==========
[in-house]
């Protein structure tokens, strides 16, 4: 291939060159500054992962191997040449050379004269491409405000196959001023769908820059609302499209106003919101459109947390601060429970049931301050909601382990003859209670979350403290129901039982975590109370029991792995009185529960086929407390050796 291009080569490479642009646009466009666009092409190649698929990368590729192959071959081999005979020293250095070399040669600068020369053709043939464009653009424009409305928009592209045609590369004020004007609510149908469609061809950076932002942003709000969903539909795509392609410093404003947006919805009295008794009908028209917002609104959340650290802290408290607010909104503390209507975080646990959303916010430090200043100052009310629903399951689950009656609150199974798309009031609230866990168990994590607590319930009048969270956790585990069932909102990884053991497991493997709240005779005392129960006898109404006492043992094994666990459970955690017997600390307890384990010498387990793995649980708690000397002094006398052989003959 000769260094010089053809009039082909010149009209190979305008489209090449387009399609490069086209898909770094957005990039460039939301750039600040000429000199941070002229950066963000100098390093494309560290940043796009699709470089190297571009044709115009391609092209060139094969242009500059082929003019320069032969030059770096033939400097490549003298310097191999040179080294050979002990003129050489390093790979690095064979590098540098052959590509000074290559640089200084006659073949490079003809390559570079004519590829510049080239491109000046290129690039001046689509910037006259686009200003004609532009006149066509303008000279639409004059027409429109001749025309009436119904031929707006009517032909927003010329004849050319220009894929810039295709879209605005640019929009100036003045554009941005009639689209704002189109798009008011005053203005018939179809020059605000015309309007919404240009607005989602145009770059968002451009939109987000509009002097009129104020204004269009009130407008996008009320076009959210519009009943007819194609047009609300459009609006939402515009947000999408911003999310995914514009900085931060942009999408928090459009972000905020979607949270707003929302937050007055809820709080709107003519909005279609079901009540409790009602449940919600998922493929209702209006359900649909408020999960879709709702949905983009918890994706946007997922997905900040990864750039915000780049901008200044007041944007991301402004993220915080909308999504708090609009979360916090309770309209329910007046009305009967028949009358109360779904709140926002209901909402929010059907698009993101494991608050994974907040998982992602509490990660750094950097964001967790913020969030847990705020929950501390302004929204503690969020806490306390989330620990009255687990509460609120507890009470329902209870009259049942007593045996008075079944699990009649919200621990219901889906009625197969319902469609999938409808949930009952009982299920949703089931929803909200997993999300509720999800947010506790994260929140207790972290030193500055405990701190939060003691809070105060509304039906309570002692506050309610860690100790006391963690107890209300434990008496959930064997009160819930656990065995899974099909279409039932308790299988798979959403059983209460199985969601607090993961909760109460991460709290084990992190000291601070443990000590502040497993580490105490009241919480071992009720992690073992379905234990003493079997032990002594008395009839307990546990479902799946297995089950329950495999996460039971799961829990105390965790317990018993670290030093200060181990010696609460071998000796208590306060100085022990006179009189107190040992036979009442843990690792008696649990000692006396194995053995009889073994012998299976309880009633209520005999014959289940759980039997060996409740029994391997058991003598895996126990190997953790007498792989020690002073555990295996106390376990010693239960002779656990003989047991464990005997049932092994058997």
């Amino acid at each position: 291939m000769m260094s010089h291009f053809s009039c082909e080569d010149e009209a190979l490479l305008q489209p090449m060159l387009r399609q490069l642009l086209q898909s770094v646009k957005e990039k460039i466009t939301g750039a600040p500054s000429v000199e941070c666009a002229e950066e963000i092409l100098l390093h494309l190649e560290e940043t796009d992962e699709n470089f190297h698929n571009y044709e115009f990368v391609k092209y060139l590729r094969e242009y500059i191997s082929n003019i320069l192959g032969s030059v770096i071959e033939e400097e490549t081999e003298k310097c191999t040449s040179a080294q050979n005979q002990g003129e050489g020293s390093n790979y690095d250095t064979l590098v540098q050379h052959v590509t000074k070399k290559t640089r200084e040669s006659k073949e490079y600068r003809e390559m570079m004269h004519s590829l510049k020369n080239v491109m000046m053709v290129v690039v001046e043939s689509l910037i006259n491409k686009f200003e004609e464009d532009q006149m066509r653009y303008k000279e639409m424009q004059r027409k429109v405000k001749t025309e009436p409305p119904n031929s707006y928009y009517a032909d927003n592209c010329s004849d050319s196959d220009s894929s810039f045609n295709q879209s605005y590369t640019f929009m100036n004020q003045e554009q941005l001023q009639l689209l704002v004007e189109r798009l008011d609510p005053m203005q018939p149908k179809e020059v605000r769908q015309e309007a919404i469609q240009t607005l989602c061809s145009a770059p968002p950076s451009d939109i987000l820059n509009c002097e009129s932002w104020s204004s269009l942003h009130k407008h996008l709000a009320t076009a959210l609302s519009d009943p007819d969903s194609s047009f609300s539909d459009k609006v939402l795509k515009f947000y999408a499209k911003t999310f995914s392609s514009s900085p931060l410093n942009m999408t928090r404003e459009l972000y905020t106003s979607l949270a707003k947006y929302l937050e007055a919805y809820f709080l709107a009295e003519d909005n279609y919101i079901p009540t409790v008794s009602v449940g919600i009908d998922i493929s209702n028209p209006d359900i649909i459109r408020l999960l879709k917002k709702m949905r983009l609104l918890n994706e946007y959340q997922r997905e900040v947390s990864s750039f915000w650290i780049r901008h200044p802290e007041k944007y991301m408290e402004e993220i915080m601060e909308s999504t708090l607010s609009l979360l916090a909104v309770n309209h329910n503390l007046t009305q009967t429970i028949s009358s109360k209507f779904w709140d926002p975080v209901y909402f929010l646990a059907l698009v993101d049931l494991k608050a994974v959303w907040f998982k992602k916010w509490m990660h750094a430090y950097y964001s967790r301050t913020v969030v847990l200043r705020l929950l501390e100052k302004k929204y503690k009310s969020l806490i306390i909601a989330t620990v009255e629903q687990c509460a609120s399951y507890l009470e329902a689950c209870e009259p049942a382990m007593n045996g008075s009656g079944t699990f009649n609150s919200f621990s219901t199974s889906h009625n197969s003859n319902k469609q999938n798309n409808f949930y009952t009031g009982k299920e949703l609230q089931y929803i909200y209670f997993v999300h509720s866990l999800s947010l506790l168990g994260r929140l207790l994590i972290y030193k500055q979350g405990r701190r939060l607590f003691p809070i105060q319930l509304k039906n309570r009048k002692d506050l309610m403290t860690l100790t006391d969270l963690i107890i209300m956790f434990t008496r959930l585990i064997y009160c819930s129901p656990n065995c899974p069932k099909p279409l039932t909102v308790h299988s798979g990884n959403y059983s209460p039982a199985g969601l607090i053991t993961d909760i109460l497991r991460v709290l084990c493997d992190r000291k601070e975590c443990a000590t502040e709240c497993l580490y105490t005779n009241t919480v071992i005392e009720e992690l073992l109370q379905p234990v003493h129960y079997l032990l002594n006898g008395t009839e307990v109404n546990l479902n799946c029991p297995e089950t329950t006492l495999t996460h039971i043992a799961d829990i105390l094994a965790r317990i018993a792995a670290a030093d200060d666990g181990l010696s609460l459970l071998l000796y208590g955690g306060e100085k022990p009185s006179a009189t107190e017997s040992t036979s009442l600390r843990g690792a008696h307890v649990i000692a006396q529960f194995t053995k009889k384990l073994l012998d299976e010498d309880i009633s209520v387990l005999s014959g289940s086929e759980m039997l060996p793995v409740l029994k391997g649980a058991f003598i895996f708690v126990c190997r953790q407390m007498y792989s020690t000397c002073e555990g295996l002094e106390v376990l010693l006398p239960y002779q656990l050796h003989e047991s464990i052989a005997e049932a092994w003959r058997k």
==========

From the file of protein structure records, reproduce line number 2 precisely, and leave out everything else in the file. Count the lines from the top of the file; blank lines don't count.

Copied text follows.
């Protein structure tokens, strides 16, 4: 291939060159500054992962191997040449050379004269491409405000196959001023769908820059609302499209106003919101459109947390601060429970049931301050909601382990003859209670979350403290129901039982975590109370029991792995009185529960086929407390050796 291009080569490479642009646009466009666009092409190649698929990368590729192959071959081999005979020293250095070399040669600068020369053709043939464009653009424009409305928009592209045609590369004020004007609510149908469609061809950076932002942003709000969903539909795509392609410093404003947006919805009295008794009908028209917002609104959340650290802290408290607010909104503390209507975080646990959303916010430090200043100052009310629903399951689950009656609150199974798309009031609230866990168990994590607590319930009048969270956790585990069932909102990884053991497991493997709240005779005392129960006898109404006492043992094994666990459970955690017997600390307890384990010498387990793995649980708690000397002094006398052989003959 000769260094010089053809009039082909010149009209190979305008489209090449387009399609490069086209898909770094957005990039460039939301750039600040000429000199941070002229950066963000100098390093494309560290940043796009699709470089190297571009044709115009391609092209060139094969242009500059082929003019320069032969030059770096033939400097490549003298310097191999040179080294050979002990003129050489390093790979690095064979590098540098052959590509000074290559640089200084006659073949490079003809390559570079004519590829510049080239491109000046290129690039001046689509910037006259686009200003004609532009006149066509303008000279639409004059027409429109001749025309009436119904031929707006009517032909927003010329004849050319220009894929810039295709879209605005640019929009100036003045554009941005009639689209704002189109798009008011005053203005018939179809020059605000015309309007919404240009607005989602145009770059968002451009939109987000509009002097009129104020204004269009009130407008996008009320076009959210519009009943007819194609047009609300459009609006939402515009947000999408911003999310995914514009900085931060942009999408928090459009972000905020979607949270707003929302937050007055809820709080709107003519909005279609079901009540409790009602449940919600998922493929209702209006359900649909408020999960879709709702949905983009918890994706946007997922997905900040990864750039915000780049901008200044007041944007991301402004993220915080909308999504708090609009979360916090309770309209329910007046009305009967028949009358109360779904709140926002209901909402929010059907698009993101494991608050994974907040998982992602509490990660750094950097964001967790913020969030847990705020929950501390302004929204503690969020806490306390989330620990009255687990509460609120507890009470329902209870009259049942007593045996008075079944699990009649919200621990219901889906009625197969319902469609999938409808949930009952009982299920949703089931929803909200997993999300509720999800947010506790994260929140207790972290030193500055405990701190939060003691809070105060509304039906309570002692506050309610860690100790006391963690107890209300434990008496959930064997009160819930656990065995899974099909279409039932308790299988798979959403059983209460199985969601607090993961909760109460991460709290084990992190000291601070443990000590502040497993580490105490009241919480071992009720992690073992379905234990003493079997032990002594008395009839307990546990479902799946297995089950329950495999996460039971799961829990105390965790317990018993670290030093200060181990010696609460071998000796208590306060100085022990006179009189107190040992036979009442843990690792008696649990000692006396194995053995009889073994012998299976309880009633209520005999014959289940759980039997060996409740029994391997058991003598895996126990190997953790007498792989020690002073555990295996106390376990010693239960002779656990003989047991464990005997049932092994058997």